Many attempts along various lines have been made to solve the question of protection of water pipes against freezing, with greater or less satisfactory results.
In some cases the covering of supply pipes with prepared covering, such as used in steam and hot-water heating, is effectual, although its use is not so satisfactory as might be supposed. If the pipe is exposed to extreme cold, as would be the case if run in an unprotected place out of doors, there is possibly no more effective protection than that afforded by the following:
Around the pipe, and about one inch from it, build a wooden box of the length of the exposed section, and outside this box construct a second box, with an inch air space between the two. Four or five of these boxes will afford ample protection for a pipe, although more of them can be used to great advantage if the exposure is extreme.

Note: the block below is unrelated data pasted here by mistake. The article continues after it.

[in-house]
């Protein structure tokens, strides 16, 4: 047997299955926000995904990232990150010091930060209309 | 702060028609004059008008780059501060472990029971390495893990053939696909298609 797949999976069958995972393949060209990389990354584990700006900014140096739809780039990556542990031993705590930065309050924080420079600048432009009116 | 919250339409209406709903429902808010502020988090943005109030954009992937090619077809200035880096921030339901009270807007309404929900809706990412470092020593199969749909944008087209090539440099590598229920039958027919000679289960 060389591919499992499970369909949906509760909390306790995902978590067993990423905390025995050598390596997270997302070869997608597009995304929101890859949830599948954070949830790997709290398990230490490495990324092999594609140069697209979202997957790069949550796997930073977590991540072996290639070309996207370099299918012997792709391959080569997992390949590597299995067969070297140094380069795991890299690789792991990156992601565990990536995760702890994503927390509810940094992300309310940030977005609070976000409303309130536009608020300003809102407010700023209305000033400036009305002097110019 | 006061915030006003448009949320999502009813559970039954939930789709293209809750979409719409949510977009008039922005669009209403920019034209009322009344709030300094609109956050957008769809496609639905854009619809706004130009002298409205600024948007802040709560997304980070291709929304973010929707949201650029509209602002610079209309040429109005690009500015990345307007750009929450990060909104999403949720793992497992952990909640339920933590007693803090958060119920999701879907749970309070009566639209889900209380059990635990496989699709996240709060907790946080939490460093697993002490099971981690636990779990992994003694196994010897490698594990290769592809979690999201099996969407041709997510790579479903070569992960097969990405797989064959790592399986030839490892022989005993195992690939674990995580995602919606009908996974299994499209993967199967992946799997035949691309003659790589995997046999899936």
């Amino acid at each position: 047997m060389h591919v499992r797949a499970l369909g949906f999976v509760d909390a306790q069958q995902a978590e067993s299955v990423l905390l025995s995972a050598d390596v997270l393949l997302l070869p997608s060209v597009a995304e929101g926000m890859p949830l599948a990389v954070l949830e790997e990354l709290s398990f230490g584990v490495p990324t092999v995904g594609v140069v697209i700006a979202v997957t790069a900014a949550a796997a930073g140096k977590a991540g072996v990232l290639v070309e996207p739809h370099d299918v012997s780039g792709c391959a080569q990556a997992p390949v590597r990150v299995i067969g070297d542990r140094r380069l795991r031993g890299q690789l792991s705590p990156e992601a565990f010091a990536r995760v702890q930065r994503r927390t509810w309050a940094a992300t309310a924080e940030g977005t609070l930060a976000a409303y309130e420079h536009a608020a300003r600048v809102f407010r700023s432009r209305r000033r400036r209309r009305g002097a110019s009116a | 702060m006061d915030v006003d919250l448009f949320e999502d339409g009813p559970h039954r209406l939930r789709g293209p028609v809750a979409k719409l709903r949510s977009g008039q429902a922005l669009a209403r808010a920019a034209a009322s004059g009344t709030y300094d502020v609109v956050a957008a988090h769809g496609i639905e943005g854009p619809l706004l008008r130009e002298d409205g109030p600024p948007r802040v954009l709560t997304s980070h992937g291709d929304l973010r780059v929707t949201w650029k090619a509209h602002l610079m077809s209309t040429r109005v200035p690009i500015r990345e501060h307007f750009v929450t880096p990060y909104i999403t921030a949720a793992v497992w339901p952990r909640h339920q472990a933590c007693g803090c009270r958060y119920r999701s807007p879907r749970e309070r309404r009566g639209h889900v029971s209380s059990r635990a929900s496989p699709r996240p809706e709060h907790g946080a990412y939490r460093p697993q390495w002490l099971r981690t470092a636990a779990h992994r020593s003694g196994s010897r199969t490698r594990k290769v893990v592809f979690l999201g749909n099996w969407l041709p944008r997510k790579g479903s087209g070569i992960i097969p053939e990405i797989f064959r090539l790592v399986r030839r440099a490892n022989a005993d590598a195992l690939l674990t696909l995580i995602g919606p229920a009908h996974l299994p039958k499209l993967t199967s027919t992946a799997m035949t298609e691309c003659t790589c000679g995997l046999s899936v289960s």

The boxing may be of rough boarding if it is desired to save expense. It is not the boarding that affords the protection to the pipe so much as the air confined between the several boxes.
Pipes laid at the bottom of streams are generally well protected, and also when laid in turfed ground they are very much better protected than when laid in uncovered ground. Another method that is often effective is to lay the pipe in trenches surrounded with hot horse manure. The heat of the manure will keep the frost from affecting the piping. The same method may be followed above ground by running the pipe in a box filled with manure.
The manure must be renewed usually each year, however, as it loses its strength in that time, then affording no protection. Sawdust cannot usually be depended upon as a protection for piping, as it absorbs moisture.
Hair felt closely packed about an exposed pipe acts as a strong protection. The latter material is of special value in pipes inside the house when passing through partitions or floors, the spaces between which are cold.